Authors of an accompanying editorial said the real issue is lowering LDL cholesterol, not necessarily which medication is used.
Long-term results of the IMPROVE-IT trial, which were first presented in November 2014 at the American Heart Association annual meeting, were published yesterday in the New England Journal of Medicine, and confirmed that adding ezetimibe (Zetia) to a statin would reduce the risk of cardiovascular events by a rate of 6.4%.1
The bigger news was the accompanying editorial that supported the cause of aggressive treatment to lower low-density lipoprotein (LDL) or “bad” cholesterol.2 The writers specifically mentioned the anticipated arrival of PCSK9 inhibitors, which trials have shown can reduce LDL cholesterol levels by as much as 60%, while also providing cardiovascular benefits. Two entrants in this new class face FDA deadlines in July and August.
"Indeed, the real implication of IMPROVE-IT is to suggest that all reductions in LDL levels, regardless of mechanism, are of equivalent benefit," wrote John A. Jarcho, MD, and John F. Keaney Jr, MD.
IMPROVE-IT, which stood for Improved Reduction Outcomes: Vytorin Efficacy International Trial, gathered data on 18,144 patients who had been hospitalized for acute coronary syndrome. Patients had LDL cholesterol levels of 50 to 100 mg / dL and were followed for a median of 6 years. The trial compared a group receiving 40 mg simvastatin and 10 mg ezetimibe with a group receiving 40 mg simvastatin plus placebo. (Vytorin is the name of the combination statin and ezetimibe therapy.)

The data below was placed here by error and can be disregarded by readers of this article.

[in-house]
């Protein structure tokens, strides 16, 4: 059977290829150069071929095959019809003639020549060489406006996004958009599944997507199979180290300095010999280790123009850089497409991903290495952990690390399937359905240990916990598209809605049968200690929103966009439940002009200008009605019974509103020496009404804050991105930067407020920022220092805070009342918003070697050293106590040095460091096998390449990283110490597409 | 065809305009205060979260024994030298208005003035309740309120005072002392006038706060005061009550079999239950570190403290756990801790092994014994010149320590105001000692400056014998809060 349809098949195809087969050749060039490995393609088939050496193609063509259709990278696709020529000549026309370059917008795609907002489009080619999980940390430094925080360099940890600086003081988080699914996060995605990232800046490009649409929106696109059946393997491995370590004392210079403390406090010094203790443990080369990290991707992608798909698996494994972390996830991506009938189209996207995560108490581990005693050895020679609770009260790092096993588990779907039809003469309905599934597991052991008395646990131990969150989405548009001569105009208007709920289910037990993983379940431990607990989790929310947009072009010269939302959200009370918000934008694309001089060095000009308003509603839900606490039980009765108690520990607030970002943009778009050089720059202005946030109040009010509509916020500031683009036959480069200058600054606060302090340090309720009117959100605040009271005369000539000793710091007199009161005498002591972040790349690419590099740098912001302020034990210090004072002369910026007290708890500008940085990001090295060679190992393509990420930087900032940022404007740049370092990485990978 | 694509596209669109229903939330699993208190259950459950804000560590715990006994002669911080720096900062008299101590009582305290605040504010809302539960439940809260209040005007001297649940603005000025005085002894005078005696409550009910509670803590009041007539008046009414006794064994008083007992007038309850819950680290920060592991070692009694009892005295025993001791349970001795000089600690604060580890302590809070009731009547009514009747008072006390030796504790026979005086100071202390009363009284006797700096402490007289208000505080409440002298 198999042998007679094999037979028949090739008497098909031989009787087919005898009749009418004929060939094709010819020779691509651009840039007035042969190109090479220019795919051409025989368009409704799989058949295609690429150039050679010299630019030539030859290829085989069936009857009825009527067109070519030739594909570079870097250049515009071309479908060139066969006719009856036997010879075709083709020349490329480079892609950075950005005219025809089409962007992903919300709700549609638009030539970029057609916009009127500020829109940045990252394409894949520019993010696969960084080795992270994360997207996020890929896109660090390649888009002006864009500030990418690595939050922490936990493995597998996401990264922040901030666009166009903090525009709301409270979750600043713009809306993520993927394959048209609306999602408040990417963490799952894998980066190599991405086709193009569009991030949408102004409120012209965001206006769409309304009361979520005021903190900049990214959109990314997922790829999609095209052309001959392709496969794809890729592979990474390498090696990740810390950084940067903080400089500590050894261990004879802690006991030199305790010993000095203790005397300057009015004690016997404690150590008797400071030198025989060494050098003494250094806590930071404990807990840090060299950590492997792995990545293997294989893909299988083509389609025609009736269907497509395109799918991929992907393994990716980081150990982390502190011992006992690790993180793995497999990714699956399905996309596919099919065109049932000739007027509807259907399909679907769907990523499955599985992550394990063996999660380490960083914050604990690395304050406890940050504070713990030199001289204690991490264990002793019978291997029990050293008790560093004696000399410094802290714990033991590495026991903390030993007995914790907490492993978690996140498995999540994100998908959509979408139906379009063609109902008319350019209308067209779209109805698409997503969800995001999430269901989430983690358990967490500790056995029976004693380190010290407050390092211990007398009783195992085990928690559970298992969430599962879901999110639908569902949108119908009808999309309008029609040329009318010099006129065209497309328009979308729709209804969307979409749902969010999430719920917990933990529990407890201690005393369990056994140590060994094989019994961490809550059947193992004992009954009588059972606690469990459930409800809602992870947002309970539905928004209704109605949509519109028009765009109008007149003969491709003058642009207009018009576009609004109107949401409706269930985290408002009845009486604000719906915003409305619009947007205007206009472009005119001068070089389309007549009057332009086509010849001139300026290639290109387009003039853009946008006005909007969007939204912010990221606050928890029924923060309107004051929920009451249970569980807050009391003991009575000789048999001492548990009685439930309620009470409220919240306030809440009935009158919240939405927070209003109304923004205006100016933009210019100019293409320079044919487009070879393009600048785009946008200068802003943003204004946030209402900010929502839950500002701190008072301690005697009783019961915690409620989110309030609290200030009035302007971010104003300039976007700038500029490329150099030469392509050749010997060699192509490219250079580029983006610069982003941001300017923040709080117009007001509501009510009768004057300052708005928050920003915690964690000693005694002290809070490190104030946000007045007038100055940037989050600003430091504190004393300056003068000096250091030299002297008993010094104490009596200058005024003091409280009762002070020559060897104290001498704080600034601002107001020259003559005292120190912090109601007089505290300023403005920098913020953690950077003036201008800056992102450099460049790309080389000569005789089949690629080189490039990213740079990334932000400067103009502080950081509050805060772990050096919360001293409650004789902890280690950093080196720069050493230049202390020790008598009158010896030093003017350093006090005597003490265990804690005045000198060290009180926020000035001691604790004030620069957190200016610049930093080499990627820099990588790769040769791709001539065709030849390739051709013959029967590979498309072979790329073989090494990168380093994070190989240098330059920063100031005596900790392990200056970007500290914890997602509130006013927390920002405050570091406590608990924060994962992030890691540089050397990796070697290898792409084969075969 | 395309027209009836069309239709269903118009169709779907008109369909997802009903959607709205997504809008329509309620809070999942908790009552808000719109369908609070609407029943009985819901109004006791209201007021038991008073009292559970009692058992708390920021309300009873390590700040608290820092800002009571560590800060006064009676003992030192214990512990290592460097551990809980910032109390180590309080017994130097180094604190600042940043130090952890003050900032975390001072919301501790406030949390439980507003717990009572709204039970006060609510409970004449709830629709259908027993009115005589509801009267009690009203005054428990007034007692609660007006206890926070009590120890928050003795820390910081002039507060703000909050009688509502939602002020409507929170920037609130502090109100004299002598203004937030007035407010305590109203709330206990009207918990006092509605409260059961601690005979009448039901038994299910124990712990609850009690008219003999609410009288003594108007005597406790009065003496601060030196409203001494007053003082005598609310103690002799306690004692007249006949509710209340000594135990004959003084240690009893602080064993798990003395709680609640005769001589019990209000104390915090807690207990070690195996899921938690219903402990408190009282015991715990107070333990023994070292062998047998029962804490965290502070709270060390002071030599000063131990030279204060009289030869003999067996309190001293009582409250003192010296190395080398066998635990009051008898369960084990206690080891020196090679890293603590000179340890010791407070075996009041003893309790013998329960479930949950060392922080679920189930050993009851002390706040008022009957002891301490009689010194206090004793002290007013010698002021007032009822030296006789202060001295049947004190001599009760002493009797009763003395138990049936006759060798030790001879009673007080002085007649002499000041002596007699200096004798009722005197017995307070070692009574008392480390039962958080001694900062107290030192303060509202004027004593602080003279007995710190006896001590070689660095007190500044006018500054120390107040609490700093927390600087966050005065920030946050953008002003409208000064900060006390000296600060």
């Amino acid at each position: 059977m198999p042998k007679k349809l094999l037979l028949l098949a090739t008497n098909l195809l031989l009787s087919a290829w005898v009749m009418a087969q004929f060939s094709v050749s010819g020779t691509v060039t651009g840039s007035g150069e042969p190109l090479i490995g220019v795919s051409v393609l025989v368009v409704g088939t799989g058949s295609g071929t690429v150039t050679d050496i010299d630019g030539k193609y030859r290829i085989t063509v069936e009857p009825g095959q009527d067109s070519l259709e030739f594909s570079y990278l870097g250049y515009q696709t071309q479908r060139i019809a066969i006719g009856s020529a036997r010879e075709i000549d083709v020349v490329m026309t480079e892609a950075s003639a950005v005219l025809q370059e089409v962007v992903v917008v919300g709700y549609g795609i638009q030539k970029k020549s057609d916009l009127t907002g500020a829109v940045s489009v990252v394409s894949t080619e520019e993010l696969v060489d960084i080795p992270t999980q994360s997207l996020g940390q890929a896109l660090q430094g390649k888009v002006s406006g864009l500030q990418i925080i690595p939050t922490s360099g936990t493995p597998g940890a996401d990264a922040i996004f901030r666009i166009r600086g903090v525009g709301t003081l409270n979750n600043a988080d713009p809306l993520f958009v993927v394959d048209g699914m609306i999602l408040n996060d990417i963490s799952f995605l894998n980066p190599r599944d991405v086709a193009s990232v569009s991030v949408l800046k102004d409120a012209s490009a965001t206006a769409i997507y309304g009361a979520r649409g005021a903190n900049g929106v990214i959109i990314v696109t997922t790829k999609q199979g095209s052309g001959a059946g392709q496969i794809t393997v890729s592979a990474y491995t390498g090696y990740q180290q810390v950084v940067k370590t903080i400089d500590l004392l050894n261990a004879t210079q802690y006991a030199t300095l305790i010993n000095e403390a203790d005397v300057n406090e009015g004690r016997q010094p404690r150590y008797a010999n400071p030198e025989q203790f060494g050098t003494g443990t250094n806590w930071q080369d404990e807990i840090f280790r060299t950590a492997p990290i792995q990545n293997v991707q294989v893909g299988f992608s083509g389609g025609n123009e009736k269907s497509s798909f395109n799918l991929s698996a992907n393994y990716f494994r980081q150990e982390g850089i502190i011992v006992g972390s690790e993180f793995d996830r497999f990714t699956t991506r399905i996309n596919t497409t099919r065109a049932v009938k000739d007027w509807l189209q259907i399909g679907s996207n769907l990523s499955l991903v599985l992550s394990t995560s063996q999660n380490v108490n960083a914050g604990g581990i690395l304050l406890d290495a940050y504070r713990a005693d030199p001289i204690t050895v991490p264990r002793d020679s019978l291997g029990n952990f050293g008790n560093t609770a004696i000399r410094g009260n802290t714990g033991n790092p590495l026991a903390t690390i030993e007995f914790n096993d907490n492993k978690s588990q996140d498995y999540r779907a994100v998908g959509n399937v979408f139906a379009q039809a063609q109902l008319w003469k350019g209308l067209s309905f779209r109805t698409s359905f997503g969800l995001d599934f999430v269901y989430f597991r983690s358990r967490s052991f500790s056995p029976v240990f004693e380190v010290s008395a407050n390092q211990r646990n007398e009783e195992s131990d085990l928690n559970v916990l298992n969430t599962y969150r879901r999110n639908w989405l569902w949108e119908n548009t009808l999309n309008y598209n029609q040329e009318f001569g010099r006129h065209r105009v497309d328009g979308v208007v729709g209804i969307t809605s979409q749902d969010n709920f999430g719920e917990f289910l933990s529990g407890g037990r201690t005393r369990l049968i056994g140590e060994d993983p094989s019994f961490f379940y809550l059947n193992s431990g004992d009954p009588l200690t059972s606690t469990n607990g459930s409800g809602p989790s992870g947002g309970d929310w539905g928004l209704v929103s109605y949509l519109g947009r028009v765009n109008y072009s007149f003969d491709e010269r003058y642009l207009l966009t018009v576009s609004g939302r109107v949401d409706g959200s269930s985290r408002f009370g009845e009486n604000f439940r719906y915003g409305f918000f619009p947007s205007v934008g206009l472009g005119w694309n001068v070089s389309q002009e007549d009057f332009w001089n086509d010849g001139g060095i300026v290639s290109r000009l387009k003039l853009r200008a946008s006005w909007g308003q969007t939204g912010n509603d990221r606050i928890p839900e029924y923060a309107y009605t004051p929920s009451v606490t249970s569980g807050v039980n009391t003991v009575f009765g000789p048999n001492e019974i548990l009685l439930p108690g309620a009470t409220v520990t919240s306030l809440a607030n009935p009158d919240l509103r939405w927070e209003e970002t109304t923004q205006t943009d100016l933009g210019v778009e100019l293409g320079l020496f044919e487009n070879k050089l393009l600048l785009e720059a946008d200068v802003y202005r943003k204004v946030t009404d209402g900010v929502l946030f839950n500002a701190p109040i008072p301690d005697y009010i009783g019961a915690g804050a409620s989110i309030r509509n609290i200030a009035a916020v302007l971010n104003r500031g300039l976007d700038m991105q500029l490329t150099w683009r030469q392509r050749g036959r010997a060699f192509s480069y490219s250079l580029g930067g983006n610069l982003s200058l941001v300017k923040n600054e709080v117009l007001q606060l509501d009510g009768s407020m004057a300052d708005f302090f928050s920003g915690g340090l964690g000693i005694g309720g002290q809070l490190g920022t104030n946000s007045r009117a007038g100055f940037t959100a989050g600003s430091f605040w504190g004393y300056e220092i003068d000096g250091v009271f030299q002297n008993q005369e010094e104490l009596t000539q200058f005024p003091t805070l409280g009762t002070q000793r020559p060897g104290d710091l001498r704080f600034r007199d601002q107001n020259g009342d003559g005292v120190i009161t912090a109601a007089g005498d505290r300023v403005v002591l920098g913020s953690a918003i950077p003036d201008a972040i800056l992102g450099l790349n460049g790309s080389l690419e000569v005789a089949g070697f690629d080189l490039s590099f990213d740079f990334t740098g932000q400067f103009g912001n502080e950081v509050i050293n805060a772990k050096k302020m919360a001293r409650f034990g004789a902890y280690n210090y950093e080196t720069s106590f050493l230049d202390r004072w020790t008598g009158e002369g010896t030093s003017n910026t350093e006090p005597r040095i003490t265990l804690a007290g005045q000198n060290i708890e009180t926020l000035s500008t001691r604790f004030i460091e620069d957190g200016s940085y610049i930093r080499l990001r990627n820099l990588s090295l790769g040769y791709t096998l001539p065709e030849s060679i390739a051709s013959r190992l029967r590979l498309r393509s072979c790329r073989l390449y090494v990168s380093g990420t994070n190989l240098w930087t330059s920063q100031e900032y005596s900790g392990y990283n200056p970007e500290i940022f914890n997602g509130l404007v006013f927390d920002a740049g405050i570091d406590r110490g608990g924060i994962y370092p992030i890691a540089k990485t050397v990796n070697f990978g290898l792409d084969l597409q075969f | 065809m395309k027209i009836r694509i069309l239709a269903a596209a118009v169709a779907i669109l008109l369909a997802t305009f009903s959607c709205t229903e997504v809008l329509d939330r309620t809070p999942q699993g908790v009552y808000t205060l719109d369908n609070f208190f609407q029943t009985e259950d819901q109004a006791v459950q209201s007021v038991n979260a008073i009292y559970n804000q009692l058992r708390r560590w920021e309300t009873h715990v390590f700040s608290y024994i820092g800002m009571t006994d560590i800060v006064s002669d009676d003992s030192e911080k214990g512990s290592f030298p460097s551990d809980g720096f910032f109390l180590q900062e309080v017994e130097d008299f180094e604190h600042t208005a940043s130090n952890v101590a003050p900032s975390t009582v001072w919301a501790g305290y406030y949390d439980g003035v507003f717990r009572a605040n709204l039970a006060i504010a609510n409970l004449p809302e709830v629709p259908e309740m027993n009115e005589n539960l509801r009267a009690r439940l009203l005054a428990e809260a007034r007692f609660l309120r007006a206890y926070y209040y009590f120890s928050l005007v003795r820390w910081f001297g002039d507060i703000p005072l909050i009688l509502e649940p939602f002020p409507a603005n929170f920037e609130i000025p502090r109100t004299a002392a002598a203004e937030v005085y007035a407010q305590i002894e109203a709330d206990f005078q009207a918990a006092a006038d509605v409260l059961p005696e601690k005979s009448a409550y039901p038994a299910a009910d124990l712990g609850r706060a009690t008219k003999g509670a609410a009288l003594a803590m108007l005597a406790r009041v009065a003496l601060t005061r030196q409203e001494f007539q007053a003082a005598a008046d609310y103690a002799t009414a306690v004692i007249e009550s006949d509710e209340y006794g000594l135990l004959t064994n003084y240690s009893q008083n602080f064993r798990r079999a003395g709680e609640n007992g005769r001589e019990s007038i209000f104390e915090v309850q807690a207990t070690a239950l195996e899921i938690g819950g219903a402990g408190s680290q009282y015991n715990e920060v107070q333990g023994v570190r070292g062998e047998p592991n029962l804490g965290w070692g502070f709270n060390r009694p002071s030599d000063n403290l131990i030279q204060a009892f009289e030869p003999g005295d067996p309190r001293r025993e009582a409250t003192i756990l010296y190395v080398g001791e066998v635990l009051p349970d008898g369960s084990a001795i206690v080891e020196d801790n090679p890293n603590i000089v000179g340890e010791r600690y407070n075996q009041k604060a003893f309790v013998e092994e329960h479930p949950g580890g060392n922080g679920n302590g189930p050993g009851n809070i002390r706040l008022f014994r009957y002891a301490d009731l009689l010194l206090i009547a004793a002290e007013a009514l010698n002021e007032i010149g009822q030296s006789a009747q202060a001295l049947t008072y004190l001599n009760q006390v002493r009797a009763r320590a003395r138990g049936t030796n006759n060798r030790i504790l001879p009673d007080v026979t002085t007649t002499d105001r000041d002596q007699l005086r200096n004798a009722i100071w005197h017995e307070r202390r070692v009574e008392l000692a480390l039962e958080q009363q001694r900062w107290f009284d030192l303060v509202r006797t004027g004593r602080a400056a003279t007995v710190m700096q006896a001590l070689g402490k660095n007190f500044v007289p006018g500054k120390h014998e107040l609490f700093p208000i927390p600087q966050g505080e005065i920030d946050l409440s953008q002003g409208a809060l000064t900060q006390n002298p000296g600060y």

Cardiovascular deaths or events—including myorcardial infarction, unstable angina requiring hospitalization, coronary vascularization, or stroke—occurred in 32.7% of the patients who received the combination therapy, compared with 34.7% of those who had the statin alone.
That’s good news to those who take ezetimibe, but to hear Drs Jarcho and Kearney tell it, patients might be as well off with other high-intensity therapies on the market: the issue is getting the LDL cholesterol down, not necessarily which medication is used.
Indeed, at the recent meeting of the American College of Cardiology in March, presenters who touted the benefits of the PCSK9 inhibitors said thus far, researchers have yet to find a floor for lowering cholesterol, below which patients won’t find a benefit.
Still, the writers of the editorial credit IMPROVE-IT with being the first trial to show the safety and effectiveness of lowering cholesterol with a non-statin agent added to a statin, which gave hope to those patients who had been unable to get to safe cholesterol targets with statins alone. They note that the 2013 AHA/ACC guidelines, which were controversial in their recommendations for use of statins for so many patients, do not recommend specific cholesterol goals but do acknowledge that some patients simply cannot tolerate statins.
1. Cannon CP, Blazing MA, Guigliano RP, et al. Ezetimibe added to statin therapy after acute coronary syndromes. N Engl J Med. 2015;372:2387-2397.
2. Jarcho JA, Keaney JF. Proof that lower is better—LDL cholesterol and IMPROVE-IT. N Engl J Med [published online June 3, 2015]. 2015; DOI: 10.1056.NEJMoa1410489